If we use this definition, does it mean we could say, “The house comprises at least five rooms”? It would seem to make sense if we substitute the word “include” in this sentence. “The house includes at least five rooms.” Perhaps Fowler’s, another trusted resource, can help us. It states “the whole comprises all the parts.” The word “all” there seems pretty definitive8.

On the other hand, the American Heritage Dictionary reveals that “comprise” means “to consist of,” to be composed of,” “to include,” and “to contain” (8). It goes on to clarify matters in its definition of “include”: “Comprise usually implies that all of the components9 are stated” (9). Notice that it said “usually.” It seems that to use “comprise” you must be talking about all the parts that make up something, but perhaps occasionally you can use it if more parts might be lurking10 somewhere.

A Mnemonic to Help You

Now it’s time for that odd mnemonic device we promised. It’s not pretty, but it’ll help you use “comprise” correctly. Remember the phrase “whole comprises the parts.” Taking the first letters of these four words, we come up with WC TP: Water Closet Toilet Paper. Whole Comprises The Parts. Hope that helps. If not, remember to check your dictionary. It will include an example or two to guide you. And no one will mind if you avoid “comprise.” Just say, “made up of.”

The Curious Case of the Misplaced Modifier

This podcast was written by Bonnie Trenga, author of The Curious Case of the Misplaced Modifier, who blogs at sentencesleuth.blogspot.com, and I'm Mignon Fogarty, the author of the forthcoming book The Grammar Devotional.



1 tricky 9fCzyd     
  • I'm in a rather tricky position.Can you help me out?我的处境很棘手,你能帮我吗?
  • He avoided this tricky question and talked in generalities.他回避了这个非常微妙的问题,只做了个笼统的表述。
2 helping 2rGzDc     
  • The poor children regularly pony up for a second helping of my hamburger. 那些可怜的孩子们总是要求我把我的汉堡包再给他们一份。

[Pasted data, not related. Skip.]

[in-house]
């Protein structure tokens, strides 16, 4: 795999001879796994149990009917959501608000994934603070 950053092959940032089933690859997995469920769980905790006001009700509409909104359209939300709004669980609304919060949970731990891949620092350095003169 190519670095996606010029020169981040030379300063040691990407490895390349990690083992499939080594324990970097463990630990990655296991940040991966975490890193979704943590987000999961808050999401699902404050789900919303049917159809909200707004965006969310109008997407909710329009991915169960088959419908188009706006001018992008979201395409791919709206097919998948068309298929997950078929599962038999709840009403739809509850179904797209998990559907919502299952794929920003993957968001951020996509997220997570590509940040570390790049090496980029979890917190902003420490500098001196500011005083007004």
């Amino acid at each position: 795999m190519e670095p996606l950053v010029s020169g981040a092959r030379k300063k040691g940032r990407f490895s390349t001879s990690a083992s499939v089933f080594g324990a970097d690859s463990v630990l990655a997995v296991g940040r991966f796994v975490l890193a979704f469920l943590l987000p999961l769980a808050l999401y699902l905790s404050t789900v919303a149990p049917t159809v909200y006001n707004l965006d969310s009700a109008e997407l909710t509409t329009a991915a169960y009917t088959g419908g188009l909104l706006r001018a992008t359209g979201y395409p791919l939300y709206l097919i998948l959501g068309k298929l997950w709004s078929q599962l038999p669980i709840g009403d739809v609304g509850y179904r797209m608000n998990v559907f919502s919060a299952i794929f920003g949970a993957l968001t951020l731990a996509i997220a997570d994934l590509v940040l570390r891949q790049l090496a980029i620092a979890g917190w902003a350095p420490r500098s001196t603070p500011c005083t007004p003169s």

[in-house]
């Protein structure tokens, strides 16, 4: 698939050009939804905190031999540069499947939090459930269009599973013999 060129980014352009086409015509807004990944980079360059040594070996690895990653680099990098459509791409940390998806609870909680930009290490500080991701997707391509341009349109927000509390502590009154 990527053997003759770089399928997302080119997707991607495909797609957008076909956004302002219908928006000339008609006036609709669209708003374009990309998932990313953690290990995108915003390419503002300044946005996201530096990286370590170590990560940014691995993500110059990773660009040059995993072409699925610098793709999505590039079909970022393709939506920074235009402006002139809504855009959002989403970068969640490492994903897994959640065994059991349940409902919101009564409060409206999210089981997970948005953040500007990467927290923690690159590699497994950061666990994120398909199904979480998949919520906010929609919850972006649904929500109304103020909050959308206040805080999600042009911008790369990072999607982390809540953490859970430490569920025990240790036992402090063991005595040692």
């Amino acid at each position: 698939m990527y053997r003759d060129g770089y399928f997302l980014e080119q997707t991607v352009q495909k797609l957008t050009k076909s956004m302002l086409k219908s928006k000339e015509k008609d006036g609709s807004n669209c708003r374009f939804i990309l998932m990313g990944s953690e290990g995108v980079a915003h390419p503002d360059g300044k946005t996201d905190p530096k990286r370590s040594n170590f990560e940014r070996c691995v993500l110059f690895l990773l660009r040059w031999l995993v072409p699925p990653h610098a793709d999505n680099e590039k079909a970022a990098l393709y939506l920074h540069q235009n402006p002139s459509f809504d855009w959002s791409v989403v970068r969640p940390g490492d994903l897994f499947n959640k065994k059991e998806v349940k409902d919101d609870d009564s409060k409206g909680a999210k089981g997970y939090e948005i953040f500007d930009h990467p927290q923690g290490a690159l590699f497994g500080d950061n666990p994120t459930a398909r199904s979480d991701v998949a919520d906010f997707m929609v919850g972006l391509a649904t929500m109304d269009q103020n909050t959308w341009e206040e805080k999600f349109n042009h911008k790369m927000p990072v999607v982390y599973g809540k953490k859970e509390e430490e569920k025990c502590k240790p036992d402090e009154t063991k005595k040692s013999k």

• By doing this, they may at times be helping to restore competition. 这样一来, 他在某些时候,有助于竞争的加强。
3 ointment 6vzy5     
  • Your foot will feel better after the application of this ointment.敷用这药膏后,你的脚会感到舒服些。
  • This herbal ointment will help to close up your wound quickly.这种中草药膏会帮助你的伤口很快愈合。
4 ethnic jiAz3     
  • This music would sound more ethnic if you played it in steel drums.如果你用钢鼓演奏,这首乐曲将更具民族特色。
  • The plan is likely only to aggravate ethnic frictions.这一方案很有可能只会加剧种族冲突。
5 disapproved 3ee9b7bf3f16130a59cb22aafdea92d0     
v.不赞成( disapprove的过去式和过去分词 )
  • My parents disapproved of my marriage. 我父母不赞成我的婚事。 来自《简明英汉词典》
  • She disapproved of her son's indiscriminate television viewing. 她不赞成儿子不加选择地收看电视。 来自《简明英汉词典》
6 destined Dunznz     
  • It was destined that they would marry.他们结婚是缘分。
  • The shipment is destined for America.这批货物将运往美国。
7 woe OfGyu     
  • Our two peoples are brothers sharing weal and woe.我们两国人民是患难与共的兄弟。
  • A man is well or woe as he thinks himself so.自认祸是祸,自认福是福。
8 definitive YxSxF     
  • This book is the definitive guide to world cuisine.这本书是世界美食的权威指南。
  • No one has come up with a definitive answer as to why this should be so.至于为什么该这样,还没有人给出明确的答复。
9 components 4725dcf446a342f1473a8228e42dfa48     
(机器、设备等的)构成要素,零件,成分; 成分( component的名词复数 ); [物理化学]组分; [数学]分量; (混合物的)组成部分
  • the components of a machine 机器部件
  • Our chemistry teacher often reduces a compound to its components in lab. 在实验室中化学老师常把化合物分解为各种成分。
10 lurking 332fb85b4d0f64d0e0d1ef0d34ebcbe7     
  • Why are you lurking around outside my house? 你在我房子外面鬼鬼祟祟的,想干什么?
  • There is a suspicious man lurking in the shadows. 有一可疑的人躲在阴暗中。 来自《现代英汉综合大词典》
TAG标签:   英语语法  Comprise  versus  Compose